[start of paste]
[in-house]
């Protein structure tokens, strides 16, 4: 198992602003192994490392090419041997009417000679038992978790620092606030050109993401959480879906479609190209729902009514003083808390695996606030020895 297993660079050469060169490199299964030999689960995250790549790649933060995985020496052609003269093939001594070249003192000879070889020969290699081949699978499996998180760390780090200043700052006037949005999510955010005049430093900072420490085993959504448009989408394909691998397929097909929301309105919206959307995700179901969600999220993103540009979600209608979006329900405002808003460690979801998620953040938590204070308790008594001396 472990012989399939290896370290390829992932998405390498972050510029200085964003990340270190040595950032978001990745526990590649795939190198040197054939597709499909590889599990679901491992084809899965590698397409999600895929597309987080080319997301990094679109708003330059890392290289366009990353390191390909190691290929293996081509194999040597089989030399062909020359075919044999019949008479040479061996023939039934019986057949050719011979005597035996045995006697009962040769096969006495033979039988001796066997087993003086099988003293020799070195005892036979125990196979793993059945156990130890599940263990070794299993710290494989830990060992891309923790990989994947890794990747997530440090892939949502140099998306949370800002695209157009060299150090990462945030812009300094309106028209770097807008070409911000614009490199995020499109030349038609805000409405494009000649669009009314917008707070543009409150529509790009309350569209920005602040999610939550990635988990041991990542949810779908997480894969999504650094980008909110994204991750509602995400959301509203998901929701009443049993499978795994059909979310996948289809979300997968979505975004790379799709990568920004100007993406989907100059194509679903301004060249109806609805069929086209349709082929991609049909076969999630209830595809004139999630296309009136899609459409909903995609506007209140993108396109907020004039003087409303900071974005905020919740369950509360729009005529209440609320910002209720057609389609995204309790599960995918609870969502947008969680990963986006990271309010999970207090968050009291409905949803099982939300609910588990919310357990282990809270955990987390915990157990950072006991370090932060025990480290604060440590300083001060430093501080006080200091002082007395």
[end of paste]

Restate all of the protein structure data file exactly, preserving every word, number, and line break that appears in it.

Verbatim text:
[in-house]
């Protein structure tokens, strides 16, 4: 198992602003192994490392090419041997009417000679038992978790620092606030050109993401959480879906479609190209729902009514003083808390695996606030020895 297993660079050469060169490199299964030999689960995250790549790649933060995985020496052609003269093939001594070249003192000879070889020969290699081949699978499996998180760390780090200043700052006037949005999510955010005049430093900072420490085993959504448009989408394909691998397929097909929301309105919206959307995700179901969600999220993103540009979600209608979006329900405002808003460690979801998620953040938590204070308790008594001396 472990012989399939290896370290390829992932998405390498972050510029200085964003990340270190040595950032978001990745526990590649795939190198040197054939597709499909590889599990679901491992084809899965590698397409999600895929597309987080080319997301990094679109708003330059890392290289366009990353390191390909190691290929293996081509194999040597089989030399062909020359075919044999019949008479040479061996023939039934019986057949050719011979005597035996045995006697009962040769096969006495033979039988001796066997087993003086099988003293020799070195005892036979125990196979793993059945156990130890599940263990070794299993710290494989830990060992891309923790990989994947890794990747997530440090892939949502140099998306949370800002695209157009060299150090990462945030812009300094309106028209770097807008070409911000614009490199995020499109030349038609805000409405494009000649669009009314917008707070543009409150529509790009309350569209920005602040999610939550990635988990041991990542949810779908997480894969999504650094980008909110994204991750509602995400959301509203998901929701009443049993499978795994059909979310996948289809979300997968979505975004790379799709990568920004100007993406989907100059194509679903301004060249109806609805069929086209349709082929991609049909076969999630209830595809004139999630296309009136899609459409909903995609506007209140993108396109907020004039003087409303900071974005905020919740369950509360729009005529209440609320910002209720057609389609995204309790599960995918609870969502947008969680990963986006990271309010999970207090968050009291409905949803099982939300609910588990919310357990282990809270955990987390915990157990950072006991370090932060025990480290604060440590300083001060430093501080006080200091002082007395």